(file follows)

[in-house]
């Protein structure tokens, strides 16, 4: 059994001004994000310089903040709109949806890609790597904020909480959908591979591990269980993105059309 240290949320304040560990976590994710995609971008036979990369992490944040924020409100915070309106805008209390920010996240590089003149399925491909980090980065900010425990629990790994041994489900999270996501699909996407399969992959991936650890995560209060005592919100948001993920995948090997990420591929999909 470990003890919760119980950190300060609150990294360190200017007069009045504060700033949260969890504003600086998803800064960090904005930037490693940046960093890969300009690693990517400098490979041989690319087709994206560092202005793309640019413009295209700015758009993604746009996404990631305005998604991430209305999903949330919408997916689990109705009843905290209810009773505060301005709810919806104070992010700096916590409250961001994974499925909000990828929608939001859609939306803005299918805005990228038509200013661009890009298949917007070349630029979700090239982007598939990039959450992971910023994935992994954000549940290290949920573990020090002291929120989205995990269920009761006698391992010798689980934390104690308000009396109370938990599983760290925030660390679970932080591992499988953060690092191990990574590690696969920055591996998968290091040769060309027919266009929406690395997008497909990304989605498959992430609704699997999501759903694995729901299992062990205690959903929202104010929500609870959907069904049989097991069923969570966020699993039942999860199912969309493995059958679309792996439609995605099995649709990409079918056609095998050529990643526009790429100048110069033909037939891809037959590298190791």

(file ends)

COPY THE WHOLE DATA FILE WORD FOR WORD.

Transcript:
[in-house]
């Protein structure tokens, strides 16, 4: 059994001004994000310089903040709109949806890609790597904020909480959908591979591990269980993105059309 240290949320304040560990976590994710995609971008036979990369992490944040924020409100915070309106805008209390920010996240590089003149399925491909980090980065900010425990629990790994041994489900999270996501699909996407399969992959991936650890995560209060005592919100948001993920995948090997990420591929999909 470990003890919760119980950190300060609150990294360190200017007069009045504060700033949260969890504003600086998803800064960090904005930037490693940046960093890969300009690693990517400098490979041989690319087709994206560092202005793309640019413009295209700015758009993604746009996404990631305005998604991430209305999903949330919408997916689990109705009843905290209810009773505060301005709810919806104070992010700096916590409250961001994974499925909000990828929608939001859609939306803005299918805005990228038509200013661009890009298949917007070349630029979700090239982007598939990039959450992971910023994935992994954000549940290290949920573990020090002291929120989205995990269920009761006698391992010798689980934390104690308000009396109370938990599983760290925030660390679970932080591992499988953060690092191990990574590690696969920055591996998968290091040769060309027919266009929406690395997008497909990304989605498959992430609704699997999501759903694995729901299992062990205690959903929202104010929500609870959907069904049989097991069923969570966020699993039942999860199912969309493995059958679309792996439609995605099995649709990409079918056609095998050529990643526009790429100048110069033909037939891809037959590298190791």